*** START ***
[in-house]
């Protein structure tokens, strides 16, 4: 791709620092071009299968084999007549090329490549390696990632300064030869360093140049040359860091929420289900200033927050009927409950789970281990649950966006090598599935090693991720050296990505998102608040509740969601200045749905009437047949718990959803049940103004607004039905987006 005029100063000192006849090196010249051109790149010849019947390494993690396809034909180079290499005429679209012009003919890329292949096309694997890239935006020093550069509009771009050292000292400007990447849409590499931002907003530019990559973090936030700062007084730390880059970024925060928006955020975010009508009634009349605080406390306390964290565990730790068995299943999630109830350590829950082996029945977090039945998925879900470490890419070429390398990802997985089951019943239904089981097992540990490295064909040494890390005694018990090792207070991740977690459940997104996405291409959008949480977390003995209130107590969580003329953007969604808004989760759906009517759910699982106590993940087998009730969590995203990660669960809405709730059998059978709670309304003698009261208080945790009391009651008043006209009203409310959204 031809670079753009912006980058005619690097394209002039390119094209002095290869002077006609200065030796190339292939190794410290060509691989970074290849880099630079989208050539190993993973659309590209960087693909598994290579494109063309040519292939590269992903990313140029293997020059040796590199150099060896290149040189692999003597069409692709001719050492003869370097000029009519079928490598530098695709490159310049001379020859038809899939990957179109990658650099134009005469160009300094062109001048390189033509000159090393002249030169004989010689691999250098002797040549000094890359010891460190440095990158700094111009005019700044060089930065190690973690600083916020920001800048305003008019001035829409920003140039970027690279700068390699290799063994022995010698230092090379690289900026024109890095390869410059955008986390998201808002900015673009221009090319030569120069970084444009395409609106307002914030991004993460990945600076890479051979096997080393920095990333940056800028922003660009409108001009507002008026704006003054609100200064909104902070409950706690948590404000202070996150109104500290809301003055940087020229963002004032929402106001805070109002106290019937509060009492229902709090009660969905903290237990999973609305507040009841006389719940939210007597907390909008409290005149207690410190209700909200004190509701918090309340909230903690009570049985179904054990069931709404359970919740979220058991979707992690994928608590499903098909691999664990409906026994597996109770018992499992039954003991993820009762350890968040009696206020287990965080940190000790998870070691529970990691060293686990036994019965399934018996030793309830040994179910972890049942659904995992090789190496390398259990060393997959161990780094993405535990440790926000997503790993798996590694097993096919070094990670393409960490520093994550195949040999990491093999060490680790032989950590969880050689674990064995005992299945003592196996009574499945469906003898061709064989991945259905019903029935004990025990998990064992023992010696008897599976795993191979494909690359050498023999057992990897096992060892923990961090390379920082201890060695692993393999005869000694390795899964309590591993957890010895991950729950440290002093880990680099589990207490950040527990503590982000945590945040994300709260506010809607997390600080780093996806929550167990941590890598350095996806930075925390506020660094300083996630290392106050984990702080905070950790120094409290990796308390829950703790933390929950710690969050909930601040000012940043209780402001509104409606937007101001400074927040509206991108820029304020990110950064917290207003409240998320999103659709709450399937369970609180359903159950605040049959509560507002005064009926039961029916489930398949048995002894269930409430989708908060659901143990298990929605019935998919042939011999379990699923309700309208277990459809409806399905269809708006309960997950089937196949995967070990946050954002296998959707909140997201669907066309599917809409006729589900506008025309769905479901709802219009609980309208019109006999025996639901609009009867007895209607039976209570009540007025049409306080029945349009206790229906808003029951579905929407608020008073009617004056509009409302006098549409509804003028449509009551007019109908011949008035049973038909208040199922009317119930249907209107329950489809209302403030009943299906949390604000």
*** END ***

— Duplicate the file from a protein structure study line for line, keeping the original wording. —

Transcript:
[in-house]
């Protein structure tokens, strides 16, 4: 791709620092071009299968084999007549090329490549390696990632300064030869360093140049040359860091929420289900200033927050009927409950789970281990649950966006090598599935090693991720050296990505998102608040509740969601200045749905009437047949718990959803049940103004607004039905987006 005029100063000192006849090196010249051109790149010849019947390494993690396809034909180079290499005429679209012009003919890329292949096309694997890239935006020093550069509009771009050292000292400007990447849409590499931002907003530019990559973090936030700062007084730390880059970024925060928006955020975010009508009634009349605080406390306390964290565990730790068995299943999630109830350590829950082996029945977090039945998925879900470490890419070429390398990802997985089951019943239904089981097992540990490295064909040494890390005694018990090792207070991740977690459940997104996405291409959008949480977390003995209130107590969580003329953007969604808004989760759906009517759910699982106590993940087998009730969590995203990660669960809405709730059998059978709670309304003698009261208080945790009391009651008043006209009203409310959204 031809670079753009912006980058005619690097394209002039390119094209002095290869002077006609200065030796190339292939190794410290060509691989970074290849880099630079989208050539190993993973659309590209960087693909598994290579494109063309040519292939590269992903990313140029293997020059040796590199150099060896290149040189692999003597069409692709001719050492003869370097000029009519079928490598530098695709490159310049001379020859038809899939990957179109990658650099134009005469160009300094062109001048390189033509000159090393002249030169004989010689691999250098002797040549000094890359010891460190440095990158700094111009005019700044060089930065190690973690600083916020920001800048305003008019001035829409920003140039970027690279700068390699290799063994022995010698230092090379690289900026024109890095390869410059955008986390998201808002900015673009221009090319030569120069970084444009395409609106307002914030991004993460990945600076890479051979096997080393920095990333940056800028922003660009409108001009507002008026704006003054609100200064909104902070409950706690948590404000202070996150109104500290809301003055940087020229963002004032929402106001805070109002106290019937509060009492229902709090009660969905903290237990999973609305507040009841006389719940939210007597907390909008409290005149207690410190209700909200004190509701918090309340909230903690009570049985179904054990069931709404359970919740979220058991979707992690994928608590499903098909691999664990409906026994597996109770018992499992039954003991993820009762350890968040009696206020287990965080940190000790998870070691529970990691060293686990036994019965399934018996030793309830040994179910972890049942659904995992090789190496390398259990060393997959161990780094993405535990440790926000997503790993798996590694097993096919070094990670393409960490520093994550195949040999990491093999060490680790032989950590969880050689674990064995005992299945003592196996009574499945469906003898061709064989991945259905019903029935004990025990998990064992023992010696008897599976795993191979494909690359050498023999057992990897096992060892923990961090390379920082201890060695692993393999005869000694390795899964309590591993957890010895991950729950440290002093880990680099589990207490950040527990503590982000945590945040994300709260506010809607997390600080780093996806929550167990941590890598350095996806930075925390506020660094300083996630290392106050984990702080905070950790120094409290990796308390829950703790933390929950710690969050909930601040000012940043209780402001509104409606937007101001400074927040509206991108820029304020990110950064917290207003409240998320999103659709709450399937369970609180359903159950605040049959509560507002005064009926039961029916489930398949048995002894269930409430989708908060659901143990298990929605019935998919042939011999379990699923309700309208277990459809409806399905269809708006309960997950089937196949995967070990946050954002296998959707909140997201669907066309599917809409006729589900506008025309769905479901709802219009609980309208019109006999025996639901609009009867007895209607039976209570009540007025049409306080029945349009206790229906808003029951579905929407608020008073009617004056509009409302006098549409509804003028449509009551007019109908011949008035049973038909208040199922009317119930249907209107329950489809209302403030009943299906949390604000």